12583732_10207779461746116_730374213_nToday he admits that Charlotte is the exact dog he would pick.  There’s nothing a “real dog” would do that Charlotte can’t do. She just happens to be more portable and easier to bathe!  She is such a fit for our life – she goes to Tahoe and bounds through the snow, she goes camping and oyster shucking, and wine tasting, and holds her own playing fetch with dogs three times her size at the beach, and doesn’t quite hold her own in wrestling matches with Sushi.

Life wouldn’t be complete without Charlotte- the highlight of my day is coming home from work to cuddle her viciously.  We are so grateful that Shirley found her for us, and look forward to a lifetime of adventures with our Charlotte!

The Beginning of a Beautiful Thing – by Janet Palma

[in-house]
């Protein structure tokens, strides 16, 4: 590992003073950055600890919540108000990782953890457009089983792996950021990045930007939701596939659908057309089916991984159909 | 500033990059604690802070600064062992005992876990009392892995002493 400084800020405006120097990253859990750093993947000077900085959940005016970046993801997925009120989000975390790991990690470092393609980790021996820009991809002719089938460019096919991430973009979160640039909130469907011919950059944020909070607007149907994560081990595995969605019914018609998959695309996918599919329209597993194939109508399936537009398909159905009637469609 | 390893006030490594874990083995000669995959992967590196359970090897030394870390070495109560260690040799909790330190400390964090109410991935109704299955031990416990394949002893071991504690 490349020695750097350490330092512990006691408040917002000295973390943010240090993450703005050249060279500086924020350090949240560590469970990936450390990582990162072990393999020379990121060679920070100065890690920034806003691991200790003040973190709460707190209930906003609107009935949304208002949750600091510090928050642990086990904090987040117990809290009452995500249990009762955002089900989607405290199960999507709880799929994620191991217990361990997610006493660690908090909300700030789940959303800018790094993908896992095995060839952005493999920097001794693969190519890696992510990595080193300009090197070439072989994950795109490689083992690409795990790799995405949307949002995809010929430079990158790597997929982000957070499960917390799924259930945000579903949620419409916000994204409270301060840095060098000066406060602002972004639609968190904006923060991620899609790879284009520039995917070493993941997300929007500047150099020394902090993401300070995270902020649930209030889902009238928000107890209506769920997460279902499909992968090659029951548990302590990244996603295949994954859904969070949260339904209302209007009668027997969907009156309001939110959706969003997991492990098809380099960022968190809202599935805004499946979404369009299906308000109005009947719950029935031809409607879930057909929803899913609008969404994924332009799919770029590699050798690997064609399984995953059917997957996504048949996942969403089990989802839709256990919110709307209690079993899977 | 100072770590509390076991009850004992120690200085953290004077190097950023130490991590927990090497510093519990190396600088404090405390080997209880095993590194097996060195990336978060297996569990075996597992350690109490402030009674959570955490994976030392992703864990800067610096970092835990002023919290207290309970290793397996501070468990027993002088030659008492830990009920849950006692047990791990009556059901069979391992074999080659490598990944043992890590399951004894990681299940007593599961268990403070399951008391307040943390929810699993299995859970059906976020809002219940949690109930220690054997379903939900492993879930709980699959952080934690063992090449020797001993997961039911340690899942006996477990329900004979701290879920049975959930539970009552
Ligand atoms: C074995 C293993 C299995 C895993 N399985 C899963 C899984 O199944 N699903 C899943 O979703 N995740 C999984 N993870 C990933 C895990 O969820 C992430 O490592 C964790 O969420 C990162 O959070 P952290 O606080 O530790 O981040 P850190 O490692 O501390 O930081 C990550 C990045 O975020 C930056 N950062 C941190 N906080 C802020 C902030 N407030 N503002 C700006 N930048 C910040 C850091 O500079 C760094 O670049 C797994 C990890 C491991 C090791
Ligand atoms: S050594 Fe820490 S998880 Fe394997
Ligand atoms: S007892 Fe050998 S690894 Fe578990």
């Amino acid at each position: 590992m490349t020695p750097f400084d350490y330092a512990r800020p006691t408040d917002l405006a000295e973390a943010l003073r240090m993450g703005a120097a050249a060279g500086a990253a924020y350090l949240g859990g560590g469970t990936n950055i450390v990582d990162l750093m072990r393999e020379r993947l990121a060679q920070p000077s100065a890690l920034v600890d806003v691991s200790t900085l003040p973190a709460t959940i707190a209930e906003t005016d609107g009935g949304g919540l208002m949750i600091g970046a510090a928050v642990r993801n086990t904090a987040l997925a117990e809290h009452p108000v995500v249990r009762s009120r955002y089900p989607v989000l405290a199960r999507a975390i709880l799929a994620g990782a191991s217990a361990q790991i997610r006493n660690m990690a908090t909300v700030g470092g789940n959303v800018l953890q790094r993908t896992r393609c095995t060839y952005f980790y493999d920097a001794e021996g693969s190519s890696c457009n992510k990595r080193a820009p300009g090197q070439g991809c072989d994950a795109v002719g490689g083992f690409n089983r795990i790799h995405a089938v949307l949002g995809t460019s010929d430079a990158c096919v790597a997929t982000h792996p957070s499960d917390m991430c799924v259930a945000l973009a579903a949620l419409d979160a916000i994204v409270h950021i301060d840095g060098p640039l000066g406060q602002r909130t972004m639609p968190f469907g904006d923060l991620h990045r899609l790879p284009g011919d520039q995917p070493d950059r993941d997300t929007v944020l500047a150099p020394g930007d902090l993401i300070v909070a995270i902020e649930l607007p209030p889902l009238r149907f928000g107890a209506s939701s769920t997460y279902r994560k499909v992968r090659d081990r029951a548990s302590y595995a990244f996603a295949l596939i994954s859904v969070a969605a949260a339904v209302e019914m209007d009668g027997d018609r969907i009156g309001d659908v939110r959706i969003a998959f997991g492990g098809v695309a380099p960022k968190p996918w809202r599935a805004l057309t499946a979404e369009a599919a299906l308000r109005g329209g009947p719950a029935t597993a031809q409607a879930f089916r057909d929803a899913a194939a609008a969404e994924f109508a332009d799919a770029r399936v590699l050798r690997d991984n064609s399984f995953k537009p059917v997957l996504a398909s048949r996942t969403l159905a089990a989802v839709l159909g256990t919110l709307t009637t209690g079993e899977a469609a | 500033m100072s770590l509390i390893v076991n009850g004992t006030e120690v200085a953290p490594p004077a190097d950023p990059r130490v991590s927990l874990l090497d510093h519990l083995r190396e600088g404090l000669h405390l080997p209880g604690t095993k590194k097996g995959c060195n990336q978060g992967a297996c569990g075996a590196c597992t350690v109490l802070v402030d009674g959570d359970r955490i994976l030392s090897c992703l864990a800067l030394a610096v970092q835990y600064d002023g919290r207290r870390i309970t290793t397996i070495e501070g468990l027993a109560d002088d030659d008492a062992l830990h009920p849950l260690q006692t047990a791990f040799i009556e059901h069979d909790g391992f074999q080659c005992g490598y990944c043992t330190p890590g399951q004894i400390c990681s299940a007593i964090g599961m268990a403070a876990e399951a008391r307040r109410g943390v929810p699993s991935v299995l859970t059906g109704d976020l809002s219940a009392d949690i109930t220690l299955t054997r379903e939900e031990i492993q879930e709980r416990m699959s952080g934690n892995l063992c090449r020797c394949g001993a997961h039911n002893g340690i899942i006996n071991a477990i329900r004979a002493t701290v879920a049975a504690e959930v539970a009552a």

It was a beauFullSizeRendertiful September morning three years ago when my sweet husband asked me how I would like to spend my birthday. That was easy, I wanted to start with a walk on Dillon (off leash) beach with our two dogs. As it happens so often in life, I had no idea that decision was going to slowly change my life for the better.

It was most likely Tyra, the gigantic black Great Dane that started the conversation that morning with Shirley and Paul. I instantly liked this woman! Was it her bubbly, fun, easy-going personality that popped out, was it that I discovered within minutes that we both love dogs and horses, and rescues and fosters, and that we lived walking distance for 12 years and never met each other during that time? That we both raised a son and a daughter that went to the same schools, or that I used to be a flight attendant and Paul is a pilot? That their son, Scott was trying to get on as a fire fighter, and my husband George, had just retired from the Fire Department?   Maybe it was all the smiling, laughing and talking we crammed in to those few minutes. As we went to continue on our way, Shirley caIMG_1966lled out, “friend me on facebook”! And Paul made a little joke about her 400 fb friends!